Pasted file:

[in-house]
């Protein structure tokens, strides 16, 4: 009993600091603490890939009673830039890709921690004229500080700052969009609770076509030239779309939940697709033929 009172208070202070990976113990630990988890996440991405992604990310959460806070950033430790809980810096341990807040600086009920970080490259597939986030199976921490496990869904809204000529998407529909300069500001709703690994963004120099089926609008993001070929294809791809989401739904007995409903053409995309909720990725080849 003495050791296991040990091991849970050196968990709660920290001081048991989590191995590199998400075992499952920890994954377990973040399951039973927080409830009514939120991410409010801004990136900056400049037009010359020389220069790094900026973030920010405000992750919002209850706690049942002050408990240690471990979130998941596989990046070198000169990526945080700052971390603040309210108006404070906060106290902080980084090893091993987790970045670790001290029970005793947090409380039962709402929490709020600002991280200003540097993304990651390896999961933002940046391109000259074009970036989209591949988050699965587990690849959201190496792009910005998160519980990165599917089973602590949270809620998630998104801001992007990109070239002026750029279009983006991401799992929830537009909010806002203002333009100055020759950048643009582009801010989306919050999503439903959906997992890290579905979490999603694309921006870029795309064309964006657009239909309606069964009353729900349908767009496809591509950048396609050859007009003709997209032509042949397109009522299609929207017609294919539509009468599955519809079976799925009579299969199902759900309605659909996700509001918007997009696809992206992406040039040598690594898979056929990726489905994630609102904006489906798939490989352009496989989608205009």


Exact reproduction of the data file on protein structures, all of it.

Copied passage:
[in-house]
């Protein structure tokens, strides 16, 4: 009993600091603490890939009673830039890709921690004229500080700052969009609770076509030239779309939940697709033929 009172208070202070990976113990630990988890996440991405992604990310959460806070950033430790809980810096341990807040600086009920970080490259597939986030199976921490496990869904809204000529998407529909300069500001709703690994963004120099089926609008993001070929294809791809989401739904007995409903053409995309909720990725080849 003495050791296991040990091991849970050196968990709660920290001081048991989590191995590199998400075992499952920890994954377990973040399951039973927080409830009514939120991410409010801004990136900056400049037009010359020389220069790094900026973030920010405000992750919002209850706690049942002050408990240690471990979130998941596989990046070198000169990526945080700052971390603040309210108006404070906060106290902080980084090893091993987790970045670790001290029970005793947090409380039962709402929490709020600002991280200003540097993304990651390896999961933002940046391109000259074009970036989209591949988050699965587990690849959201190496792009910005998160519980990165599917089973602590949270809620998630998104801001992007990109070239002026750029279009983006991401799992929830537009909010806002203002333009100055020759950048643009582009801010989306919050999503439903959906997992890290579905979490999603694309921006870029795309064309964006657009239909309606069964009353729900349908767009496809591509950048396609050859007009003709997209032509042949397109009522299609929207017609294919539509009468599955519809079976799925009579299969199902759900309605659909996700509001918007997009696809992206992406040039040598690594898979056929990726489905994630609102904006489906798939490989352009496989989608205009």